Why is the Sirtex Medical Limited share price crashing?

Credit: Sirtex Medical

Shares of biotechnology company, Sirtex Medical Limited (ASX: SRX), have once again fallen sharply today and are now trading below $30 a share – their lowest level since June 2015.

In fact, Sirtex has been one of the few shares that hasn’t participated in the recent market rally and today’s 3.5% fall in the share price takes its year-to-date loss to 26%.

All of this comes on the back of its first half FY16 results that showed net profit after tax (NPAT) increased by 46.9% over the prior corresponding period.

Long term shareholders will without a doubt be used to volatility and wild swings in the share price but some investors must be questioning why the share price is falling so heavily after such a strong profit result.

There are a number of possible reasons behind this including:

  • Decrease in unit sales momentum – Although unit sales of its SIR-Spheres increased by 15.7% in the first half, this was well below the 26% increase it achieved in the first half of FY15. Despite this, management expects unit sales to pick up in the second half and to be at least in line with its five-year compound annual growth rate (CAGR) of 19.7%. Obviously some investors are concerned this guidance will be difficult to achieve considering the softer-than-expected growth in unit sales in the first half.
  • Effect of the appreciating Australian dollar – Over 95% of Sirtex’s revenues are generated in foreign currencies and its first half profits were significantly boosted thanks to a considerably lower Australian dollar. In fact, as the graph below shows, the gain from foreign exchange movements outweighed the gain from the increase in unit sales.
Source: Company Report

Source: Company Report

Since the start of January this year, however, the Australian dollar has appreciated strongly against a number of currencies and this will obviously have a negative impact on Sirtex’s Australian denominated earnings.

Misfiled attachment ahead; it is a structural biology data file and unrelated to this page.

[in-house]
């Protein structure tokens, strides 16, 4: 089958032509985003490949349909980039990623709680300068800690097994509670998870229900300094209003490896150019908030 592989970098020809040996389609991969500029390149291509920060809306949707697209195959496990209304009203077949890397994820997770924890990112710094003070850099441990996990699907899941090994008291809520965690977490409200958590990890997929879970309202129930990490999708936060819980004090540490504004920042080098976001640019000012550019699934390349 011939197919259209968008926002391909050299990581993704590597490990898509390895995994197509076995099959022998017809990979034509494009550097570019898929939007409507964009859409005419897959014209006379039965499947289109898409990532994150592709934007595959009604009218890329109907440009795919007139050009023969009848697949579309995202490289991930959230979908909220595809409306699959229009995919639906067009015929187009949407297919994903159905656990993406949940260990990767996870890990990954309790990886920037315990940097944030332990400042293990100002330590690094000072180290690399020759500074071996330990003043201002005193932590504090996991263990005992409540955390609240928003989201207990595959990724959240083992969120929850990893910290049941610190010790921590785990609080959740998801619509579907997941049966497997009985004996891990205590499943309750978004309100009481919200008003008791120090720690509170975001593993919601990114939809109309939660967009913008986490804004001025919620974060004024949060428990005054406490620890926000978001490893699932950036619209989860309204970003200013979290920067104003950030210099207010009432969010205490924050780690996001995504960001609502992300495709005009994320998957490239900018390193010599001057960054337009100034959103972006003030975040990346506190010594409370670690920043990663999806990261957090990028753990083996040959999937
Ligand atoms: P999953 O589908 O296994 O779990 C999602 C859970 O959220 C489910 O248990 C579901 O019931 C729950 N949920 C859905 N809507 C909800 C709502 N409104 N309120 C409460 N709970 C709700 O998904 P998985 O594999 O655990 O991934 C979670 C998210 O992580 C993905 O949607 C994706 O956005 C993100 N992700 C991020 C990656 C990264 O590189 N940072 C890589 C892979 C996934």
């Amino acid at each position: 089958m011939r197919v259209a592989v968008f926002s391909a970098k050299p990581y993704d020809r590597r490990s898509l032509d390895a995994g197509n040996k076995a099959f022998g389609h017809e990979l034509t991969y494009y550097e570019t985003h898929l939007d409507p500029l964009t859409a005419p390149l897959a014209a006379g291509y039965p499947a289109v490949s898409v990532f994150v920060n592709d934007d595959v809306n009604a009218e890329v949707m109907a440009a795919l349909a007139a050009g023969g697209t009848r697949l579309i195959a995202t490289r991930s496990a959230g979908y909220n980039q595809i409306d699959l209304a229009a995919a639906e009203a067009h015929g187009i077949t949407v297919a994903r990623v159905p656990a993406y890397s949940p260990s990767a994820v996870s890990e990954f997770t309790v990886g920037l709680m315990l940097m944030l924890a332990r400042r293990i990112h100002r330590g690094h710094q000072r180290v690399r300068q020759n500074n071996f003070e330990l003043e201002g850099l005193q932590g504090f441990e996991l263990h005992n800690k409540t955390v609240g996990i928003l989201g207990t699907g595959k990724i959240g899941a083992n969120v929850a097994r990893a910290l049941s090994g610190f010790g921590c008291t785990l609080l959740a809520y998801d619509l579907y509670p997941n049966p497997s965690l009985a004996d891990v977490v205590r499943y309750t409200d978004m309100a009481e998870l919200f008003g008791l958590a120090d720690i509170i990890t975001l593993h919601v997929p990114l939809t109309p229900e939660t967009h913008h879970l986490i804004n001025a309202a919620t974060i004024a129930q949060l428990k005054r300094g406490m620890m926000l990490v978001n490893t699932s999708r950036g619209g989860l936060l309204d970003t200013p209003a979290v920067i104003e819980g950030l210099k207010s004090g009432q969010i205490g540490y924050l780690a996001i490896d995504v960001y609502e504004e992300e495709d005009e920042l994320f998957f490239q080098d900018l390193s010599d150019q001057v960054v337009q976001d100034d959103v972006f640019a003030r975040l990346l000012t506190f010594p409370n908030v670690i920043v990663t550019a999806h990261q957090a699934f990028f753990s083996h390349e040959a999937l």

• Operating cash flows worse than expected – Investors would have been expecting to see a comparable surge in Sirtex’s operating cash flows but this was instead flat compared to the previous corresponding period. Management have put this down to higher levels of working capital growth and timing differences and expects cash flows to normalise over the next half.
  • Increased operating expenses – Operating expenses ballooned by 38.3% for the first half as the company ramped up its spending on marketing and staff numbers. While an increase in expenses would be expected for a company growing at such a high level, some investors may be concerned that management will not be able to reign in costs if they continue to balloon out.
  • Awaiting clinical trial results – As experienced by Sirtex shareholders in April of 2015, results from clinical trials can have a major impact on the share price of biotechnology companies. Sirtex currently has a number of clinical trials that are expected to be completed within the next two calendar years and their results could have a large bearing on the company’s future success. Importantly, the SARAH trial, which is expected to be completed this calendar year, focuses on hepatocellular carcinoma (HCC) – a new patient category for Sirtex’s SIR-Sphere technology.

Foolish takeaway

I don’t believe there is a sole reason behind the recent weakness in Sirtex’s share price, but rather the weakness is from a combination of different factors.

Sirtex has been a top performer over many years and continues to deliver strong growth, but it does come with a high level of risk and volatility that investors need to be comfortable with.

At less than $30 a share however, Sirtex is certainly becoming a far more attractive investment opportunity and any further falls will have this stock at the top of my buy list.

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Motley Fool contributor Christopher Georges has no position in any stocks mentioned. Unless otherwise noted, the author does not have a position in any stocks mentioned by the author in the comments below. The Motley Fool Australia has no position in any of the stocks mentioned. We Fools may not all hold the same opinions, but we all believe that considering a diverse range of insights makes us better investors. The Motley Fool has a disclosure policy. This article contains general investment advice only (under AFSL 400691). Authorised by Bruce Jackson.

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